Midnight at the Celestial
Palace: Chapter 1
We start with a story being
told, a story about a magical dreamworld with fantastical beasts and
dastardly villains. And Gregory, an approaching forty year old man who
has a problem with paying bills, holding a job and personal hygiene.
Determined not to make a mark, he has, says the narrator, abandoned the
burden of ambition.
We first meet Gregory lounging
on his couch, garbed in shorts and a greenish dressing gown. Old pizza
boxes and other unsavoury objects litter the room, and Gregory’s only
desire is to find something to eat before going to bed. His desire is
your desire, so hop to it.
A short while (and a tutorial)
later, you should have him fed and snoring on the couch. Then things get
Enter Sir Squiggles, through the
window as a falling twinkle of star light. He is a Knight of the Court
of Princess Exaltia, the ruler of Dreamania, and he is in search of a
champion. He is also an otter in a lavender hat. Rather than a champion,
he finds the wrong end of a lusty forehand with a tennis racquet, but
insists that Gregory is his man. Gregory disagrees.
And so Sir Squiggles bursts into
song. By the end, Gregory is singing along and stepping through the
twilight portal, bound for the land of Dreamania, to vanquish (or at
least check out) the “rising great evil”.
And so it begins in earnest. I
did think the whole sequence involving the song was a little lengthy
given the game had only just started and during the sequence you just
watched and weren’t actively involved (although you did get to choose
how the song progressed), but once in Dreamania, things open up
Sir Squiggles wants to get you
to the palace asap, the only problem being a giant chasm that has
appeared and which prevents you getting near. Another way must be found,
and every location in that part of the game is available to you. A house
you can visit will have no one home until a certain piece of information
has been revealed, and some items won’t be of use or interest until you
know something about them and have a reason to take them, but there is
nowhere you can’t go. Sebastian the horse filling in the chasm with a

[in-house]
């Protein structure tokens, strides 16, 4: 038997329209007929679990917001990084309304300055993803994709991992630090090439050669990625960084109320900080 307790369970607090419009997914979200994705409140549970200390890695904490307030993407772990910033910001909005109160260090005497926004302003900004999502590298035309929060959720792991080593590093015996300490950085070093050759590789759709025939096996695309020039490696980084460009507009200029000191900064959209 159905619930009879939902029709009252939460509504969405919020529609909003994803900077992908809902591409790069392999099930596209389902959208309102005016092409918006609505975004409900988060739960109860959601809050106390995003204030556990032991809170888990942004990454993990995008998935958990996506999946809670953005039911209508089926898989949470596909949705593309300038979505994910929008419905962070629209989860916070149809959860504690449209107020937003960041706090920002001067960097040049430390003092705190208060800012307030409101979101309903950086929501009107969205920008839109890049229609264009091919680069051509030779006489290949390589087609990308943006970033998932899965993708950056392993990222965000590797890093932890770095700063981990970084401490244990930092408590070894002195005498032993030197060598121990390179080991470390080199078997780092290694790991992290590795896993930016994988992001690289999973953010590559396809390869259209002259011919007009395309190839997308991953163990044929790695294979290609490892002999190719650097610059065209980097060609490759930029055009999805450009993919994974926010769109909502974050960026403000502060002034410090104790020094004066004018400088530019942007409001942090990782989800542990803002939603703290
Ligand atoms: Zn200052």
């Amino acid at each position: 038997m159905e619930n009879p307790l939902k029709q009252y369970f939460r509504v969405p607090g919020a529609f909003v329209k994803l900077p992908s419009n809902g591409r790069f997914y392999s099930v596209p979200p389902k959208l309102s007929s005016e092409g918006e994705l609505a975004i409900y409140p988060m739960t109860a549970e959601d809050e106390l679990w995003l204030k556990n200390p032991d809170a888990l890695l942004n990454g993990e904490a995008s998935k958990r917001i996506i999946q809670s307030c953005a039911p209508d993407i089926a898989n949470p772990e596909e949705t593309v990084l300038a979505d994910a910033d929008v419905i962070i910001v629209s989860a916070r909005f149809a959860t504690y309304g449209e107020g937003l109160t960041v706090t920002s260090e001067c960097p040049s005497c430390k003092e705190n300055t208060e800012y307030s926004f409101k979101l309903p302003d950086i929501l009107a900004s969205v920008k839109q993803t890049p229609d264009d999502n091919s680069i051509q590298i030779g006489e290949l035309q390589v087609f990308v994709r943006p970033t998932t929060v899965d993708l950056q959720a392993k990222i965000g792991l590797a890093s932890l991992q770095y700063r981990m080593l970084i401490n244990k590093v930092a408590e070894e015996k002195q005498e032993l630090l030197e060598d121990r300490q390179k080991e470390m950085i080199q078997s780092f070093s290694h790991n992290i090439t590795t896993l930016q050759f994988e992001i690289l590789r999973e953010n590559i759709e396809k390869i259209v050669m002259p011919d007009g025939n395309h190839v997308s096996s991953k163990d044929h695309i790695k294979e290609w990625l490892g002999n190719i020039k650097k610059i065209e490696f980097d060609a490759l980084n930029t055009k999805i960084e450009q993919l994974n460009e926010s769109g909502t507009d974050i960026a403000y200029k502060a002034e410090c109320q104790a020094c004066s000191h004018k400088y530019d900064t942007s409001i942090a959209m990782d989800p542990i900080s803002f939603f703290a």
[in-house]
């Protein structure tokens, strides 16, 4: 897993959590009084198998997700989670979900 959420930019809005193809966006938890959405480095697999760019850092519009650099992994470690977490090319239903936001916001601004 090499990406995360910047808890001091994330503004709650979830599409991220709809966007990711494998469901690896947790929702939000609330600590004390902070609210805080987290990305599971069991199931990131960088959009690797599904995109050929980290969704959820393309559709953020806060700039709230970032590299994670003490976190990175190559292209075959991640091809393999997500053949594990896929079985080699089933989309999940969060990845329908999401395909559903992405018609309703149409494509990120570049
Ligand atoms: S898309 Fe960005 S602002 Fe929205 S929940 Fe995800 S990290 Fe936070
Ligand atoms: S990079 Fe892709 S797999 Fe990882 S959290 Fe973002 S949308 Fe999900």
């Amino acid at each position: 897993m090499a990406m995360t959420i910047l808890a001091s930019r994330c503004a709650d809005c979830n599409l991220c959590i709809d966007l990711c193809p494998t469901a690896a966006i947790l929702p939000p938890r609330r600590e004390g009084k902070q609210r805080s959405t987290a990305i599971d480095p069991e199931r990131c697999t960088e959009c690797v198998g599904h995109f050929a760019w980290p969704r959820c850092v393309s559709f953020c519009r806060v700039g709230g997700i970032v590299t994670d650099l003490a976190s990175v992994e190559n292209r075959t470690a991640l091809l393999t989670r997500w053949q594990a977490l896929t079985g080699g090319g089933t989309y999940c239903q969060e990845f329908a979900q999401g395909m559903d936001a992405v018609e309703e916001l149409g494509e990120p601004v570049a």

bucket and spade, the nefariously difficult putt-putt golf course, the
bugs waging aerial warfare over a cake, the less than helpful museum
attendant and all her exhibits, and the Merman Coffee tavern with the
tragically awful minstrel and the coffee addicted and uninspired
pirates; all are available to interact with.
Which you must do. Conversations
are important – they lead to information which will open up more
conversation topics, allow you to access items and trigger ways to move
I liked this part a lot.
Progression was iterative, things building as you explored. You weren’t
confined to one or two locations, which meant if you got a little stuck
you just went somewhere else to see what you might find. Getting stuck
was rare though – the game isn’t painting by numbers but nor is it hard,
especially if you utilise the try this inventory item there just to see
approach. To be fair, I almost inevitably had a reason to do what I
tried, and Sir Squiggles can be very helpful if questioned. So too can
looking at items (right click) elicit useful information.
There is a single out and out
puzzle, and it is worth mentioning. It was simplistically bewildering,
until the simplicity hit. Kudos to the designer.
I was less enamoured of the
songs (there are four not counting the very first maudlin minstrel
dirge), but when have you encountered a singing adventure? And while I
am not a musical lover, we all thought the singing Buffy episode was
awesome (the less said about Cop Rock the better), so kudos again for
doing something a bit different.
And the ode to coffee did shiver
my timbers a tad.
When you eventually get across
the chasm, the game closes down a bit, with limited locations available
at any one time. You do get to play Sir Squiggles though, which
There is a gawky, goofy look and
feel to things that keeps things on a slightly odd-ball plane. Voices
can be a little silly, but so too can horses riding bikes, flautist cats
and otters in hats. It is a fairy story of sorts after all, and weird
and silly things are bound to be involved.
There is background music as
well as the songs, which helps set an appropriate mood. Sound effects
and a muted colour palette round things out.
I didn’t laugh out loud, but it
can by smirksome at times. Plus how you relate to the characters may
increase your mirth levels. I did have fun.
The inventory slides out right
of screen, and you can examine and combine items in there. Right click
to look at things in the game world, left to interact. The cursor will
generate a label of anything you can interact with when hovered over
said item. Some things can have more than one hotspot, so explore
carefully, but pixel hunting is not a factor (there is some close
separation between one or two hotspots though).
You don’t die, you can save at
will, and you can replay any song from the menu once you have heard it
the first time. Locations can slide left and right, and sometimes other
directions as you move around, but many are limited to what you see on
screen. Exits are indicated by a double arrow icon, and double clicking
will jump you there. Loads between screens are virtually non-existent.
There are some cut scenes, There are some interestingly framed screens
which limit the perspective, otherwise it plays full screen.
Midnight at the Celestial Palace
is left with the narrator saying that what is to come is the place of
other stories, so you won’t get resolution. Gregory and Sir Squiggles
certainly have more to do in Dreamania. It proved about 4 hours of
enjoyment, and I will come back.
I played on:
OS: Windows 10, 64 Bit
Processor: Intel i7-6700 4GHz
RAM: 32GB GDDR5
Video card: AMD Radeon RX 470 8192MB
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